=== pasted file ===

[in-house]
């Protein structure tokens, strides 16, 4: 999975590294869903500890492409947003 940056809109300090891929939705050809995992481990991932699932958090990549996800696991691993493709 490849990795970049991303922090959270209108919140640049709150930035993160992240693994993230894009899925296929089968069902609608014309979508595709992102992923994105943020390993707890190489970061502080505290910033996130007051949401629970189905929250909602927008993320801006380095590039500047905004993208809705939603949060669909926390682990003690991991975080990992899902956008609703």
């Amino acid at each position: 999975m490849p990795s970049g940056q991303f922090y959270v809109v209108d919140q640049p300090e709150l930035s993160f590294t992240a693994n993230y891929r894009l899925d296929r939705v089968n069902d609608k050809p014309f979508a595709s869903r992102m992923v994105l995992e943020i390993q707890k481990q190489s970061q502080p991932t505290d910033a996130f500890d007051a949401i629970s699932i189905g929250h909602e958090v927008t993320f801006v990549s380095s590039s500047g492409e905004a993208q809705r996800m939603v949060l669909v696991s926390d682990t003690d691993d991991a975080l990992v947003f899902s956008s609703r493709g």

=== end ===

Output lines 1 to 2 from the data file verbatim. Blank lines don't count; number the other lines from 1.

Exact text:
[in-house]
């Protein structure tokens, strides 16, 4: 999975590294869903500890492409947003 940056809109300090891929939705050809995992481990991932699932958090990549996800696991691993493709 490849990795970049991303922090959270209108919140640049709150930035993160992240693994993230894009899925296929089968069902609608014309979508595709992102992923994105943020390993707890190489970061502080505290910033996130007051949401629970189905929250909602927008993320801006380095590039500047905004993208809705939603949060669909926390682990003690991991975080990992899902956008609703």